Doncaster Rovers 0 Blues 2 .. Ron's Report

Last updated : 17 March 2009 By Richard Barker

The lack of wins on the road of late have contributed to Blues' indifferent form and failure to pick up the points that people would have expected, so this was a welcome result at a key point of the season. Importantly too, it was a thoroughly deserved result.

Don't get me wrong, Blues weren't stunning by any stretch of the imagination. What they were, however, was purposeful, confident and strong. Too strong, in fact. All season we've said that Blues should turn up at places like this and just be too much for their opponents. Here they were. Doncaster just couldn't cope.

With Doncaster in fine form prior to the match, you could have been forgiven for thinking that Blues were about to visit Chelsea or Manchester United given some comments made. Whilst Doncaster had won a few games lately, they are still a club who a few years back were in non-league, have just built a new stadium with increased capacity (up to 15,000) and whose captain and star player is Brian Stock. With all due respect, Blues shouldn't really be playing such teams in league matches, but they were. If you do have to play such teams, you have to expect Blues to ease past them comfortably. Thankfully, for once, they did.

Doncaster's "wonderful football" has been much hailed this season, in much the same way as West Bromwich Albion's has. Like Albion, Doncaster's main concern is relegation and nothing else. It's all well and good knocking lovely balls across the midfield, but you need to do something with it. Then, when you come up against a team who outdoes you in the midfield, you really get exposed as a nothing team, as happened here.

It says something about Blues, in truth, that they changed their system to counter Doncaster Rovers' qualities. Still, they did, and it worked. By flooding the midfield and overpowering Doncaster in there, the home side were left with absolutely nothing in their locker. They were clueless and hopeless. This meant that whilst Blues weren't fantastic themselves, with the quality of the players in the side and the superior pace, power and skill, it was only a matter of time before they took advantage, and they duly did in the first half, going 2-0 up.

Cameron Jerome's goal was a fine header under pressure, whilst Hameur Bouazza's first goal for the club was a stunning instinctive finish after some poor defending. Bouazza had the splittest of split seconds to make a decision and carry it out, and he did that. Squaring the ball across the fact of the goal looked favourite, but the tiniest of toe pokes, putting enough spin on the ball for it to curl into the far corner, was expertly done. His finishing during the rest of the game was more reminiscent of Blues' usual prowess in front of goal - with a little composure he could have had four or five himself.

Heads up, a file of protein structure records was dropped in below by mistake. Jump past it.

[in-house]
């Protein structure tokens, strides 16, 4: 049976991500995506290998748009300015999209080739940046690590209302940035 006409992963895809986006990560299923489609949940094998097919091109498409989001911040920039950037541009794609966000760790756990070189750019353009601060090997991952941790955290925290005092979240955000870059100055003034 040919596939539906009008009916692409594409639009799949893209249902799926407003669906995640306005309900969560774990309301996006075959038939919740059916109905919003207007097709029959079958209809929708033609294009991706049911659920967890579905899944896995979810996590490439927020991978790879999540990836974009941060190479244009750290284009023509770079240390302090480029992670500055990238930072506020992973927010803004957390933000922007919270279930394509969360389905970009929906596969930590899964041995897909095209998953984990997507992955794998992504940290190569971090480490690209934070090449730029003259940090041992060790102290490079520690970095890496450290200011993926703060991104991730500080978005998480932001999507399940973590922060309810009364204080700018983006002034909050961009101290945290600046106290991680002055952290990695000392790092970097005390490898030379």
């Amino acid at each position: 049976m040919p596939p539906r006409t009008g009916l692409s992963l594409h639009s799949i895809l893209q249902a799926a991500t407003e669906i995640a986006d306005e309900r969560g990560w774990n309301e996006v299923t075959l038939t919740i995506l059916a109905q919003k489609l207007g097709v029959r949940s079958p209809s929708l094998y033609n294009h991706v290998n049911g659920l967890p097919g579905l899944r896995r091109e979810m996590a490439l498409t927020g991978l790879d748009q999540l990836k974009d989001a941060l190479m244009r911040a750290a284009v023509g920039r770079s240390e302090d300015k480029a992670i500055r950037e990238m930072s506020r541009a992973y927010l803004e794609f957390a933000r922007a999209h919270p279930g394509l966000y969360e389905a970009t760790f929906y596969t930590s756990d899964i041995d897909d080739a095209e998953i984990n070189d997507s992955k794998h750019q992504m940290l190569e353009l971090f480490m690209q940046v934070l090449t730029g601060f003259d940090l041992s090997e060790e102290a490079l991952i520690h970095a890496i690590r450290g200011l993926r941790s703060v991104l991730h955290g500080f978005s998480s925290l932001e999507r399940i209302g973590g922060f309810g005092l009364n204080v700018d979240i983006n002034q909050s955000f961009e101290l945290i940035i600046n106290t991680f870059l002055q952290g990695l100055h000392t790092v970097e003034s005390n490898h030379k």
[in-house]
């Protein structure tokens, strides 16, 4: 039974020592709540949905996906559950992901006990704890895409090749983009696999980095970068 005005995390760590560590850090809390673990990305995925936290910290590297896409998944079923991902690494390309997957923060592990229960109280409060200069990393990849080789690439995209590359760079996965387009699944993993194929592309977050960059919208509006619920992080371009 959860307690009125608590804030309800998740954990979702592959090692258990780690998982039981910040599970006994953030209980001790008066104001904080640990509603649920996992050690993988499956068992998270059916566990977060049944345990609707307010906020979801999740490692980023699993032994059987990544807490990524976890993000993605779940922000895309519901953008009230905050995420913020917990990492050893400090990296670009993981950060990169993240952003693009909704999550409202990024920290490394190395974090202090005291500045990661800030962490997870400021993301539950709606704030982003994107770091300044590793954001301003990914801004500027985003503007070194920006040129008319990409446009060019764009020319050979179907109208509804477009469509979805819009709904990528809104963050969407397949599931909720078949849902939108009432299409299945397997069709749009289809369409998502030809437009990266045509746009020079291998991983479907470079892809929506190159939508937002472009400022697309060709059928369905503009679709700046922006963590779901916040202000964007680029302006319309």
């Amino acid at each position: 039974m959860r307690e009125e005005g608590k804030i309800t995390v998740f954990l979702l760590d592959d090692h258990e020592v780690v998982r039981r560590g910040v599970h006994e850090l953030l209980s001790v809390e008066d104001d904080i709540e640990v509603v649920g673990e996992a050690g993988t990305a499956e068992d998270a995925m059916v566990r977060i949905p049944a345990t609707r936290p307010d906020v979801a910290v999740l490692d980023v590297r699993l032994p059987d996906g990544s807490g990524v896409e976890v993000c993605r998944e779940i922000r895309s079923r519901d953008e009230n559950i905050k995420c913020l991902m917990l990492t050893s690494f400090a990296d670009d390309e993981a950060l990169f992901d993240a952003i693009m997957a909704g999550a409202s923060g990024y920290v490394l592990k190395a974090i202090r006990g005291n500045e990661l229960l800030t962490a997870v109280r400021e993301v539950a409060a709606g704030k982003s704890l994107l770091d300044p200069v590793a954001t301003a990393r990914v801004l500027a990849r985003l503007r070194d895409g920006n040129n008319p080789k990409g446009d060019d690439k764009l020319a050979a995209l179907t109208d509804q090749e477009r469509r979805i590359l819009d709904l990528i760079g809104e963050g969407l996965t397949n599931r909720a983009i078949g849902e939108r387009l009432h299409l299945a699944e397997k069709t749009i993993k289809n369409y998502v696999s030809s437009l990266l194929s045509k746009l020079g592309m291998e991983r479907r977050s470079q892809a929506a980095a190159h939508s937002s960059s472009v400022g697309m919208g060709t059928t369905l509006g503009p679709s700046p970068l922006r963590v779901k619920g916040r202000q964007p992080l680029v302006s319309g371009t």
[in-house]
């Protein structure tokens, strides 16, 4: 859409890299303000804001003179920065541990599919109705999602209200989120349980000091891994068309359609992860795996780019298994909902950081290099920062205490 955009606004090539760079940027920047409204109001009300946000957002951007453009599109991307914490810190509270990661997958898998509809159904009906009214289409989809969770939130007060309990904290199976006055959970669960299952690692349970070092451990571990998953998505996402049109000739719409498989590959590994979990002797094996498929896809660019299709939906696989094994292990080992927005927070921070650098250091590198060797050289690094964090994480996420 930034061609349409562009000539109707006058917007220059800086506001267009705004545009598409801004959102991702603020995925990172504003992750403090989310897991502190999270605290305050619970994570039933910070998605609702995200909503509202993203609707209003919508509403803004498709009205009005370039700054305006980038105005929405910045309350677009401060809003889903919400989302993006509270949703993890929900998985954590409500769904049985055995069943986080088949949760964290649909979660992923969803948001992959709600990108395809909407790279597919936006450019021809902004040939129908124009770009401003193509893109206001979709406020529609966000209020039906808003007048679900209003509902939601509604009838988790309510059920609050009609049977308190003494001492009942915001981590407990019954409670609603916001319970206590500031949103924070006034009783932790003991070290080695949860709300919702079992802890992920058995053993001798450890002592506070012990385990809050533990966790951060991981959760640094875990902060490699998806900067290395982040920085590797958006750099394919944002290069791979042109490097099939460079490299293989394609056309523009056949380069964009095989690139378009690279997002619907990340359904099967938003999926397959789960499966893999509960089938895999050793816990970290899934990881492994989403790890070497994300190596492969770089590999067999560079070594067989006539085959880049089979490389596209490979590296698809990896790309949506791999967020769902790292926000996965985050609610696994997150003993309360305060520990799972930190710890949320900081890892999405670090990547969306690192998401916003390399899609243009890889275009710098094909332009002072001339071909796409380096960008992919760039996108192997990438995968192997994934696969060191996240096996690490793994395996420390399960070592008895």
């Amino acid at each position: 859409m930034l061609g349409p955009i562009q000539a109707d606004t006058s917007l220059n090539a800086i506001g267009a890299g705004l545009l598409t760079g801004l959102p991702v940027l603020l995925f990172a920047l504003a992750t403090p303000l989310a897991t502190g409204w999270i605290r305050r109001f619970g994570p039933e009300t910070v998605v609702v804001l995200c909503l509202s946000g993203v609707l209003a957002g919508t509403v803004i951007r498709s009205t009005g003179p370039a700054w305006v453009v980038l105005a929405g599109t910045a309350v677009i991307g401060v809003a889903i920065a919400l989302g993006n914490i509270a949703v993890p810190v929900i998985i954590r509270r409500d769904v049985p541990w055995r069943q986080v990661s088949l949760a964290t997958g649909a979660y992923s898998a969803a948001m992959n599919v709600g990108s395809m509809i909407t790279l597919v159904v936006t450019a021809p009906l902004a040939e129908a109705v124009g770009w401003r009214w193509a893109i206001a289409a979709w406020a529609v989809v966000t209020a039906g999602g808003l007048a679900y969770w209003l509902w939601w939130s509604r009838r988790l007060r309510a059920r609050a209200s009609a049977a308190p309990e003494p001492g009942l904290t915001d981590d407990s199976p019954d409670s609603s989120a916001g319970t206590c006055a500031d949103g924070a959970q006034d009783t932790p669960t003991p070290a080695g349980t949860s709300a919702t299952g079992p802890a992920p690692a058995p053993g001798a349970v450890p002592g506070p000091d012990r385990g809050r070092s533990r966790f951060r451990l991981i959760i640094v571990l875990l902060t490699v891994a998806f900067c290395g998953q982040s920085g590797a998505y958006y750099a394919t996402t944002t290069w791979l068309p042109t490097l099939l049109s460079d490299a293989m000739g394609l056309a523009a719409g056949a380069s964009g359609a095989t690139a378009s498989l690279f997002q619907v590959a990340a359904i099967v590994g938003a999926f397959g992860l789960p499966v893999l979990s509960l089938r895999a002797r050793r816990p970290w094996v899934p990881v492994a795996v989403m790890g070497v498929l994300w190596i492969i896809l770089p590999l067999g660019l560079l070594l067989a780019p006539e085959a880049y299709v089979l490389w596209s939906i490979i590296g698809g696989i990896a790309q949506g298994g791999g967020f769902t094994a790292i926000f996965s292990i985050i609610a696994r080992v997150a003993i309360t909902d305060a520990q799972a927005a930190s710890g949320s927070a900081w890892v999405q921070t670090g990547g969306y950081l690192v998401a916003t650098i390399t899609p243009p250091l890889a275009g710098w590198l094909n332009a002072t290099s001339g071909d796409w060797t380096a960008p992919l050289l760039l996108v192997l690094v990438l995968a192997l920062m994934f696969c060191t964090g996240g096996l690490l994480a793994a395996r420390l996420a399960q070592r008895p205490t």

At half-time I thought to myself that I would rather not get three or four if it just meant that we had a trouble-free half and left with the 2-0 win. Too many times this season we've seen Blues lead on the road, sit back too much and invite the opposition onto them and cause themselves problems. I would have taken a dull, event-free second half if it meant leaving with the three points. Again, thankfully, Blues obliged.

Lee Bowyer is becoming a huge player for Blues now. For years people have banged on about an "attacking midfielder" in the middle of the park. I've pointed out many times that there's different types of such a player - there's the Jason Koumas creative type who can pick a pass and doesn't contribute much else, and there's the Frank Lampard type who plays a little deeper but weighs in with about 20 goals a season. Then there's the Lee Bowyer type who isn't clinical with through balls and all the rest of it, and he isn't really going to get a goal every two games, but what he does do is play the game further up the pitch. He chases down centre halves and gets involved beyond the opposition midfield, rather than in front of them. All of that helps the side play further up the pitch, which helps both offensively and defensively. The other thing he gives you is tireless running. One or two people questioned whether his legs had gone when he signed, but I suspect that there's not a single person doing that now. In fact, I can't imagine that there's a single person questioning his signing now, and there were a lot doing so when he came in. He's been hugely influential.